His skinny neck, that sprouted from an itchy
   looking undergarment, upheld
a long and narrow face. A long and narrow
   nose, sharply hooked, ran like a
ridge between the hills of his high cheekbones,
   and the basins of his cheeks
converged upon a small and beautiful mouth.
   The upper lip was thin and long,
the lower shorter, plusher, so the top one
   drooped a little at the corners,

and they made an arc much like a bow
   whose arrows aim to pierce the clouds,
not quite primly frowning, more the meeting of
   strength and sensitivity. But his
great, sad, brown eyes! There’s a
   distant gaze that looks within,
and a regard like a net we cast upon the
   outer world, that in his eyes were
combined: alertly pensive, missing nothing.
   They were what held me. I stepped forward.

Glancing at my squelching shoes, “O voi che siete in piccioletta barca, ”
he said, “Oh you who follow me in
   little boats.” His voice was sweet and
soft, and the phrase was one of the few I knew in
   Italian. Odder to meet an Italian who
can’t quote Dante than one who can. Well!
   Humor was the last thing I’d
expected in that desolation. Taken
   quite aback, I paused, and at that

instant, growls, a vicious snarl, a rumble
   low and ominous, all issued
from behind the stumps of a shattered pylon
   thirty feet away. His robe
flaring, he whirled and faced the hidden beasts.
   “Whatever you were seeking, you won’t
find it here,” he said, glancing back.
   (Oddest: how I did not find it
odd to understand him.) “If you don’t lose your
   way yourself, those three will lose it

for you. Come, and I will show you the path
   out of here.” And backing slowly
towards me over shards and ankle-busting
   holes as if his feet had eyes,
he glided, holding all the while the animal
   danger at bay by looking at it with
fiercer focus than any predator, then
   guided me some yards away
behind a ragged rubbish berm. I thought he’d
   stop to talk, then. Instead, assured

I was still with him and unharmed, he whirled so his
   garment flared like a tulip again, and
strode away, impatiently gesturing at me
   to follow. Not that I had much choice,
but still I hesitated. Then I gathered
   in my hope and hurried after,
catching up with him a while before I
   caught my breath enough to ask him,
“Who are you? And what do you want with me?”
   He answered: “Last things first. You are

the one whose fifteenth year blossomed in the
   city by the Arno, where they were
drying the pages of books the river had drenched
   two years before?” My face froze. He nodded.
“And of course you’ve not forgotten her
   you stood with by the river wall,
your arms around each other’s waists, not holding,
   sweetly ratifying the seal your
bodies made from ankle to shoulder?” I could not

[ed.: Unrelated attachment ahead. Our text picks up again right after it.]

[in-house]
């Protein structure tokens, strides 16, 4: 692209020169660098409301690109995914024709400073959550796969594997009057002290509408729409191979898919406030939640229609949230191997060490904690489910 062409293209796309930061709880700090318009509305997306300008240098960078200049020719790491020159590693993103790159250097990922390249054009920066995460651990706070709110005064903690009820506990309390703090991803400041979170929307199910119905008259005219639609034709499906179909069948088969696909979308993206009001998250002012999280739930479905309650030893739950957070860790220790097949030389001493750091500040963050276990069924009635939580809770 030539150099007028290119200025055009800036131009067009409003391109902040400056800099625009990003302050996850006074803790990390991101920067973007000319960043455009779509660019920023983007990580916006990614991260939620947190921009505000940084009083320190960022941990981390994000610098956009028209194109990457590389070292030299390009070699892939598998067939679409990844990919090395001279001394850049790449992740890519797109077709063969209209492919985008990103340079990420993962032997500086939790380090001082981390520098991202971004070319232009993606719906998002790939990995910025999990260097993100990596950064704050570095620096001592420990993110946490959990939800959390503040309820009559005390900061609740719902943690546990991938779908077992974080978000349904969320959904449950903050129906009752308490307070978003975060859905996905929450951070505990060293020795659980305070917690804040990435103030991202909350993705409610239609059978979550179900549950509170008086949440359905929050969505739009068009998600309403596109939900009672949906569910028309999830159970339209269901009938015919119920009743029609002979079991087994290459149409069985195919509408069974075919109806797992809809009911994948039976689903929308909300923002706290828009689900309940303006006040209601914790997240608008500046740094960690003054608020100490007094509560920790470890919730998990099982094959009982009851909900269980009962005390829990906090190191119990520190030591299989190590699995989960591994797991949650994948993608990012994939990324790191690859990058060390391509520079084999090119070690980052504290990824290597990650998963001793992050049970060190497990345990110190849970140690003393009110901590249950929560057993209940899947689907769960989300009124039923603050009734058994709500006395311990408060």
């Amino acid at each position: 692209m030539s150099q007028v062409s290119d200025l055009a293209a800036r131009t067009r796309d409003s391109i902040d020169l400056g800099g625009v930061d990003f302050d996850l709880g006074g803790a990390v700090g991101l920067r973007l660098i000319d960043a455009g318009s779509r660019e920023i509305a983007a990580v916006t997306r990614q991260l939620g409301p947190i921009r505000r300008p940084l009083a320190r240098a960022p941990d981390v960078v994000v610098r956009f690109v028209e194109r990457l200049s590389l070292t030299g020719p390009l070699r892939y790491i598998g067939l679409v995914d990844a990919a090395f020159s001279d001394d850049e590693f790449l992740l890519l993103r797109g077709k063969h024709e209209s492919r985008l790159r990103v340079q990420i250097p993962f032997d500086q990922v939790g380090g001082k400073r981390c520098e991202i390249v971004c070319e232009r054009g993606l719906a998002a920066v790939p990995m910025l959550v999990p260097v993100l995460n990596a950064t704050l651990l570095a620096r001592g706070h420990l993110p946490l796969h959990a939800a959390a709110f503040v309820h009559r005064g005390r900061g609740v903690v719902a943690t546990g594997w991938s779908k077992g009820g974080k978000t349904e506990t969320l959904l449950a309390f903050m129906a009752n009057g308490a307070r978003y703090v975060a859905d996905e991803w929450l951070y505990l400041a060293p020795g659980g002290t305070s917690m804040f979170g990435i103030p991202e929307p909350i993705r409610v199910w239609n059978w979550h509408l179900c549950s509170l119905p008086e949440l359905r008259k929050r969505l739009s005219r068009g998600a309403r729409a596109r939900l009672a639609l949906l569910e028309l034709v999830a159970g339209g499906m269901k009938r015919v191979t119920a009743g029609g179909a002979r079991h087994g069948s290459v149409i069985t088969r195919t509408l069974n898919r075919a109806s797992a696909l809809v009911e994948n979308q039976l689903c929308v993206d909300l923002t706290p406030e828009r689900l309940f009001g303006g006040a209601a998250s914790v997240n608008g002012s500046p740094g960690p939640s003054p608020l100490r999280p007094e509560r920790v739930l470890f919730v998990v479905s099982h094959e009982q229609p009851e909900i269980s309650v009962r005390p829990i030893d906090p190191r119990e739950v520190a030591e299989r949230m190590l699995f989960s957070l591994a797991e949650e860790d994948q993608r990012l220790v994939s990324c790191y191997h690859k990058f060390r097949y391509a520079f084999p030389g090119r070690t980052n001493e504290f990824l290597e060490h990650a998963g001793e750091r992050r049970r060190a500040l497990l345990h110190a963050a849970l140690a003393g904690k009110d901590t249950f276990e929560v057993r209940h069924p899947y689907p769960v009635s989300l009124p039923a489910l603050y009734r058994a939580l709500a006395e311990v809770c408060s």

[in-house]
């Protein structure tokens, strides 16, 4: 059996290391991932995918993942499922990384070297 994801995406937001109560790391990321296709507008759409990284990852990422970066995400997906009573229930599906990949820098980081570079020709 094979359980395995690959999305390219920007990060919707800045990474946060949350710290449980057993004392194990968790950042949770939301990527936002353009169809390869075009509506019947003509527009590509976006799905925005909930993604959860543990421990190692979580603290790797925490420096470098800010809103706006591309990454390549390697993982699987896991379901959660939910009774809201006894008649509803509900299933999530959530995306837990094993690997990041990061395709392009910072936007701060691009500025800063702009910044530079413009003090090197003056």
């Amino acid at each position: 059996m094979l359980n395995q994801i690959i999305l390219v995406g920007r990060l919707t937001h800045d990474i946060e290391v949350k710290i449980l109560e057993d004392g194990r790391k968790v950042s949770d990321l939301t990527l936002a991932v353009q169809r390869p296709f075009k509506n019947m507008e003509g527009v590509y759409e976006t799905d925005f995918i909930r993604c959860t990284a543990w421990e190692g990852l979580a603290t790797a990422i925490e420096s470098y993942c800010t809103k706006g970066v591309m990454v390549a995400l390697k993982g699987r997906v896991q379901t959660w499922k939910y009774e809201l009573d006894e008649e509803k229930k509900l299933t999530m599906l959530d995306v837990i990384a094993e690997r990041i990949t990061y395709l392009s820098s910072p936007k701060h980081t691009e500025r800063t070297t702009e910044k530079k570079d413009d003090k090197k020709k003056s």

move. He halted with me. “And how

you stood there, watched the brown-green flood,
   minute by minute on the brink of a kiss
that never came because you were afraid?
   Well, it was she who visited me
from one of those bright circles you cannot
   quite bring yourself to believe in, glowing
and slender and blonde and passionate, and she asked me
   to help you find your way. She called you
My Seth, whom I knew as a poet and one of love’s authors.
   She knew how to ask so her will would be mine.”

With finely calculated disregard
   for how much shock I could absorb,
he added, “As for who I am: that year
   you met and said good-bye to her
not knowing how long, you lived in my home town,
   the place they kicked me out of and
set death at the gate to keep me away. You lived
   in a small hotel off Via Fiume
named for her whose hand reached down for me
   as your Victoria reaches for you.”

Welcome to the 122nd Virtual Poetry Circle!

Remember, this is just for fun and is not meant to be stressful.

Keep in mind what Molly Peacock’s books suggested. Look at a line, a stanza, sentences, and images; describe what you like or don’t like; and offer an opinion. If you missed my review of her book, check it out here.

Also, sign up for the 2011 Fearless Poetry Reading Challenge because its simple; you only need to read 1 book of poetry. Please contribute to the growing list of 2011 Indie Lit Award Poetry Suggestions (please nominate 2011 Poetry), visit the stops on the National Poetry Month Blog Tour from April.

What did you think?

Interview With Seth Steinzor

After reading To Join the Lost by Seth Steinzor (my review), I got to thinking about why anyone would “dare” take on Dante and modernize it.  Given the daunting task ahead of Seth when he undertook  the project, its no wonder that there was a very organic germination of ideas as he wrote.

Although some of the epic poem worked better for me as a reader than other places (which is pretty typical with larger poetry works to begin with), it is a solid first book with a great deal to say about our modern world.  Whether you agree is another issue altogether.

Seth was kind enough to answer a few questions about the book and writing in general, so without further ado, please give him a warm welcome.

1. To take on Dante must have been a daunting task, so what prompted you to modernize the tale? Do you have plans to modernize the entire Divine Comedy?